An understanding of the provisions of the Code and ERISA is important to grasp their effects on debtors and creditors. Qualified plans are those which meet the requirements of Code § 401(a). A plan that meets the requirements of Code § 401(a) will obtain the tax-favored benefits of tax-deductible contributions and tax-deferred earnings. In addition, amounts held for the benefit of recipients are not taxable to them until receipt. Any plan which does not meet these qualifications will be treated (and taxed) as a non-qualified plan.

Code § 401(a)(13) provides that a trust which is part of a qualified plan must prohibit the assignment or alienation of benefits,(fn5) except in three rather limited circumstances.(fn6) Courts generally ascribe the terms "assignment" and "alienation" their common meanings.(fn7)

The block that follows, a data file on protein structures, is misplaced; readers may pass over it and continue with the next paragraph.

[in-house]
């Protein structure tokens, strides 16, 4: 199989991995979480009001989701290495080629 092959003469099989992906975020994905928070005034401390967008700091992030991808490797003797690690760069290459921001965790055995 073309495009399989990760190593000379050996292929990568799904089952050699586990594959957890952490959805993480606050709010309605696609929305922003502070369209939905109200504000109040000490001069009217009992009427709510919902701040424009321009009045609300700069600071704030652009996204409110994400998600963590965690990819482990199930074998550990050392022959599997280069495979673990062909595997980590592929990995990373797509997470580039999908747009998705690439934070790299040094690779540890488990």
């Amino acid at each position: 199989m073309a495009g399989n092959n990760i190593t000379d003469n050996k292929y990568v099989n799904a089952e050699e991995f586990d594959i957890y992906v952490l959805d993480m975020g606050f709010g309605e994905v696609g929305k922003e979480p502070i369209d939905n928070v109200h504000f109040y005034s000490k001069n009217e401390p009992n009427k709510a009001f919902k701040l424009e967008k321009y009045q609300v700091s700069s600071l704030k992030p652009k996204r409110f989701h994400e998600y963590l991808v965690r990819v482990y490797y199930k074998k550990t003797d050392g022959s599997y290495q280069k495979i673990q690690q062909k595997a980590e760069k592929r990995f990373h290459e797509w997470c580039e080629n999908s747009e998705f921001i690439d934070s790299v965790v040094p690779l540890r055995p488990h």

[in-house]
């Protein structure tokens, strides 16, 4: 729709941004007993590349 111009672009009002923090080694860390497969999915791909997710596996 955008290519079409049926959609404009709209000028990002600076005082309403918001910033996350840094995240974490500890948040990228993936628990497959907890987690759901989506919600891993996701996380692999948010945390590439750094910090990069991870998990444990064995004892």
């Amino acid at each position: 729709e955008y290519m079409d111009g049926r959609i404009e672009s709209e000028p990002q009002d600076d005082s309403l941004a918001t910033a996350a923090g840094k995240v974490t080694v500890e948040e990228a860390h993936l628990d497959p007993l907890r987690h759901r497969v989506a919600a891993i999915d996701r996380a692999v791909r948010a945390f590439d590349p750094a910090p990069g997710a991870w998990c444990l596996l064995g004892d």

ERISA also contains an anti-alienation clause [ERISA § 206(d)]. To obtain the benefits of this clause, a plan must, by definition, be a pension plan. ERISA, however, covers more than just pension plans. "Employee benefit plans" under ERISA include both pension plans and welfare plans.(fn8) Welfare plans are not covered by ERISA § 206(d).(fn9)

"Welfare plans" are defined as plans, funds or programs maintained by an employer or employee organization to provide for its participants or their beneficiaries through medical care, sickness, accident, disability, death, unemployment or vacation benefits.(fn10) Examples of welfare plans include accident, life and hospital plans. Coverage is often provided through an insurance policy, typically on a group basis, but insurance is not a requirement. "Pension plans" are defined as plans, funds or programs established or maintained by an employer or employee organization to provide retirement income to employees or that result in the deferral of income by em-

[Please see hardcopy for image]